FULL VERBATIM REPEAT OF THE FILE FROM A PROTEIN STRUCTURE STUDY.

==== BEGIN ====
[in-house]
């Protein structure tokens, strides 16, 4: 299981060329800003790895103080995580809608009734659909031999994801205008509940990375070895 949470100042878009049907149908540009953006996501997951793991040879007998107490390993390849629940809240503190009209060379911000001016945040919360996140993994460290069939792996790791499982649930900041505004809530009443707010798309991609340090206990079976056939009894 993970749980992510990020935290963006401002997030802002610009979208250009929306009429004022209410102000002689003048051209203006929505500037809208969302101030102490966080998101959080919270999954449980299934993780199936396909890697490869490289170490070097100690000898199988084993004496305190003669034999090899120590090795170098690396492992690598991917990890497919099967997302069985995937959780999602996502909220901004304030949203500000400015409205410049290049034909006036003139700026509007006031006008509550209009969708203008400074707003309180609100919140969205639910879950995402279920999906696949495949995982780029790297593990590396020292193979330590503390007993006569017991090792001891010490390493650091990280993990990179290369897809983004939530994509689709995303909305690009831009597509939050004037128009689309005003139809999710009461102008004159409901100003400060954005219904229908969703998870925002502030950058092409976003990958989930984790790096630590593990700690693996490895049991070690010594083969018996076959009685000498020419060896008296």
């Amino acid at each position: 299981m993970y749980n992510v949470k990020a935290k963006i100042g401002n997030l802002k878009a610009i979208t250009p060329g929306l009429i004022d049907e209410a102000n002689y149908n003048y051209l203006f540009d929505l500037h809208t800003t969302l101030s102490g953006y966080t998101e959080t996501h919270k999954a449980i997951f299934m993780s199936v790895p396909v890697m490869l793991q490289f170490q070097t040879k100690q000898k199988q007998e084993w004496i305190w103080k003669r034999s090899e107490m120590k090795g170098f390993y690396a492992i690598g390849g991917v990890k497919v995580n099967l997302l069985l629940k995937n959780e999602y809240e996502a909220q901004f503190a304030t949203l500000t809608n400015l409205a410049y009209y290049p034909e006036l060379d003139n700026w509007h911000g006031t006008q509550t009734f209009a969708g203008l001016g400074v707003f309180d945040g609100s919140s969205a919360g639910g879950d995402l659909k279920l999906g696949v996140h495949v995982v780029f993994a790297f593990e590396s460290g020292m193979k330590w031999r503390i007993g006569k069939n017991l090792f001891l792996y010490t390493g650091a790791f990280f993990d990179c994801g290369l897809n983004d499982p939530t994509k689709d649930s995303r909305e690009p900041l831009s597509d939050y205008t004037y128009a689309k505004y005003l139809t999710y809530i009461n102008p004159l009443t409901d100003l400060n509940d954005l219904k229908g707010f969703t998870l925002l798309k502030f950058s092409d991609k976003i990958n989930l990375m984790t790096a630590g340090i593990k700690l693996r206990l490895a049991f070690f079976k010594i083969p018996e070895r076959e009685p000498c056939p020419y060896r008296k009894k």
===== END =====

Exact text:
[in-house]
């Protein structure tokens, strides 16, 4: 299981060329800003790895103080995580809608009734659909031999994801205008509940990375070895 949470100042878009049907149908540009953006996501997951793991040879007998107490390993390849629940809240503190009209060379911000001016945040919360996140993994460290069939792996790791499982649930900041505004809530009443707010798309991609340090206990079976056939009894 993970749980992510990020935290963006401002997030802002610009979208250009929306009429004022209410102000002689003048051209203006929505500037809208969302101030102490966080998101959080919270999954449980299934993780199936396909890697490869490289170490070097100690000898199988084993004496305190003669034999090899120590090795170098690396492992690598991917990890497919099967997302069985995937959780999602996502909220901004304030949203500000400015409205410049290049034909006036003139700026509007006031006008509550209009969708203008400074707003309180609100919140969205639910879950995402279920999906696949495949995982780029790297593990590396020292193979330590503390007993006569017991090792001891010490390493650091990280993990990179290369897809983004939530994509689709995303909305690009831009597509939050004037128009689309005003139809999710009461102008004159409901100003400060954005219904229908969703998870925002502030950058092409976003990958989930984790790096630590593990700690693996490895049991070690010594083969018996076959009685000498020419060896008296």
């Amino acid at each position: 299981m993970y749980n992510v949470k990020a935290k963006i100042g401002n997030l802002k878009a610009i979208t250009p060329g929306l009429i004022d049907e209410a102000n002689y149908n003048y051209l203006f540009d929505l500037h809208t800003t969302l101030s102490g953006y966080t998101e959080t996501h919270k999954a449980i997951f299934m993780s199936v790895p396909v890697m490869l793991q490289f170490q070097t040879k100690q000898k199988q007998e084993w004496i305190w103080k003669r034999s090899e107490m120590k090795g170098f390993y690396a492992i690598g390849g991917v990890k497919v995580n099967l997302l069985l629940k995937n959780e999602y809240e996502a909220q901004f503190a304030t949203l500000t809608n400015l409205a410049y009209y290049p034909e006036l060379d003139n700026w509007h911000g006031t006008q509550t009734f209009a969708g203008l001016g400074v707003f309180d945040g609100s919140s969205a919360g639910g879950d995402l659909k279920l999906g696949v996140h495949v995982v780029f993994a790297f593990e590396s460290g020292m193979k330590w031999r503390i007993g006569k069939n017991l090792f001891l792996y010490t390493g650091a790791f990280f993990d990179c994801g290369l897809n983004d499982p939530t994509k689709d649930s995303r909305e690009p900041l831009s597509d939050y205008t004037y128009a689309k505004y005003l139809t999710y809530i009461n102008p004159l009443t409901d100003l400060n509940d954005l219904k229908g707010f969703t998870l925002l798309k502030f950058s092409d991609k976003i990958n989930l990375m984790t790096a630590g340090i593990k700690l693996r206990l490895a049991f070690f079976k010594i083969p018996e070895r076959e009685p000498c056939p020419y060896r008296k009894k």